Baby-Boomers and Seniors 2011 Legal Report
I want to dispel two huge myths that routinely produce false security for senior citizens and their adult children: First, a revocable living trust does not protect your assets from nursing home costs or other long-term care expenses. Second, Medicaid is not just for the â€śpoor.â€ť
â€śIs it time to start thinking about my parentâ€™s long-term care options?â€ť
This question alone may be the most difficult decisions that baby-boomerâ€™s are faced with in 2011. Baby-boomers have been referred to as â€śthe Sandwich Generationâ€ť because they often must take on health-related responsibilities for both their own children and their aging parents. Planning for the future should be the #1 New Yearâ€™s resolution for baby-boomers and senior citizens.
Key #1: Plan in Advance
The sooner that you or your parents explore and understand the benefits of senior-focused asset protection planning, the better equipped everyone involved will be towards reaching the goal of maintaining your parentsâ€™ highest quality of life.
Proper planning can ease anxieties for baby-boomers by removing stressful decision-making and feelings of guilt. Likewise, a senior-focused asset protection plan can ensure that a senior citizen doesnâ€™t feel as if he or she is a â€śburdenâ€ť on thefamily.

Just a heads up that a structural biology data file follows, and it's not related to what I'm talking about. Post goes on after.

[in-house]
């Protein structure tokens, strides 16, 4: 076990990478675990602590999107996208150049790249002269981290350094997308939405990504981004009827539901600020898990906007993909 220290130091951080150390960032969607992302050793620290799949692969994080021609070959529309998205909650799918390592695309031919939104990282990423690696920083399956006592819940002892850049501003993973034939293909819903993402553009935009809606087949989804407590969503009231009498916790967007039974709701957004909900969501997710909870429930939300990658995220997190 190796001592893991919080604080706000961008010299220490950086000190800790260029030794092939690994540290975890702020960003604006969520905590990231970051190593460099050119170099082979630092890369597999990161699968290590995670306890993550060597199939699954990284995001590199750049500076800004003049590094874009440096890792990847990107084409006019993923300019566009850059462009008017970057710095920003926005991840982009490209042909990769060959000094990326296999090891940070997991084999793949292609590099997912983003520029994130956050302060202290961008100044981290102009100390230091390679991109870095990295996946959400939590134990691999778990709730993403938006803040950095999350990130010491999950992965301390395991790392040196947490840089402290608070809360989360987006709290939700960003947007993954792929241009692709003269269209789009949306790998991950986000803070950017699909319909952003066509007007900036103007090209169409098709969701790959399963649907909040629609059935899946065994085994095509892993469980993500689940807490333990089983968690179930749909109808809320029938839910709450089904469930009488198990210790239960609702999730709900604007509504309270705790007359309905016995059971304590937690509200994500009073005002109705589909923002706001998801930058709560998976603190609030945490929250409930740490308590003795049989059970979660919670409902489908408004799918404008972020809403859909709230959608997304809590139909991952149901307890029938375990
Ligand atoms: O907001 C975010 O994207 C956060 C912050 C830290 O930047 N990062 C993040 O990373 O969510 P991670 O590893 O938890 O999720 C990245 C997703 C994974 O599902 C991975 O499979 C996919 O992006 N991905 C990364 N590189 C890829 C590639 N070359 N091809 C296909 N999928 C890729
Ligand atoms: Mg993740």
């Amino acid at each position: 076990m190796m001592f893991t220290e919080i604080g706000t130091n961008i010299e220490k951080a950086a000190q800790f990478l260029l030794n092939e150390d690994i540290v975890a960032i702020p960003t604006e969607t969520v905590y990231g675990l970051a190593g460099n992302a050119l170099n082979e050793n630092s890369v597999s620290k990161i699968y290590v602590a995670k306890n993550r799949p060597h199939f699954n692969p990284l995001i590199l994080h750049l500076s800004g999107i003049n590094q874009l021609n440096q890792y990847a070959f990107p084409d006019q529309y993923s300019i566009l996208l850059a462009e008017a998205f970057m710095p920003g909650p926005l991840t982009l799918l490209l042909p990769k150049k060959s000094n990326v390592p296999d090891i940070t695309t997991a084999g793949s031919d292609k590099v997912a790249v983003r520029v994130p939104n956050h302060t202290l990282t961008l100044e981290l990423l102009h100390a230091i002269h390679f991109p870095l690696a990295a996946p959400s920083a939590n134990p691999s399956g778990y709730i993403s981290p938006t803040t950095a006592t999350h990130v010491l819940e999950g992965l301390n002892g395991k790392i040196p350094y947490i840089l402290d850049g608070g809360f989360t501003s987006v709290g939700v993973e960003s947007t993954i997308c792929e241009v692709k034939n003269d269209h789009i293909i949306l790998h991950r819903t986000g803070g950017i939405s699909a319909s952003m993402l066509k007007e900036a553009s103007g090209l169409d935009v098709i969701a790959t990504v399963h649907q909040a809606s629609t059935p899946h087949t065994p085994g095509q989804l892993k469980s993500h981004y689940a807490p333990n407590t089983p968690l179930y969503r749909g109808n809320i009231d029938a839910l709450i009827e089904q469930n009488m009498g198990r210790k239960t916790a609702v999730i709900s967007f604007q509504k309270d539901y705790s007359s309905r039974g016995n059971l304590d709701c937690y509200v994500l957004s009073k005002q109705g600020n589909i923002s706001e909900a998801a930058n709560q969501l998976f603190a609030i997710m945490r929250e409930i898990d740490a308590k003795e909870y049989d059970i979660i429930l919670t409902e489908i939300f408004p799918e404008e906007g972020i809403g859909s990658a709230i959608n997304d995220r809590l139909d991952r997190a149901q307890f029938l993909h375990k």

Key #2: Get on the Same Page
Bringing up the need for long-term planning to an aging parent can be difficult. But if you understand that the primary goal of this type of planning is maintaining your parentsâ€™ highest quality of life for as long as possible, you should be able to effectively communicate that proper advanced planning is in your parentsâ€™ best interests.
Just as good parents want what is best for their children, adult children should likewise seek what is best for their parents. The protection, peace of mind, and elimination of uncertainty brought about by proper planning at an early stage is always in the best interests of senior citizens.
Key #3: Select the Right Attorney
Medicaid eligibility rules and veteransâ€™ benefits rules are the most complex areas of law in existence, and it is essential that the attorney your parents work with for their long-term planning has a comprehensive understanding of these laws. The easy way to ensure that an elder law attorney has the requisite knowledge of these laws is to look for the Certified Elder Law Attorney (CELA) designation, which is approved by the American Bar Association.
There are over 5,000 attorneys in the US who practice elder law, but less than 500 of these have passed the full-day exam required to become a CELA.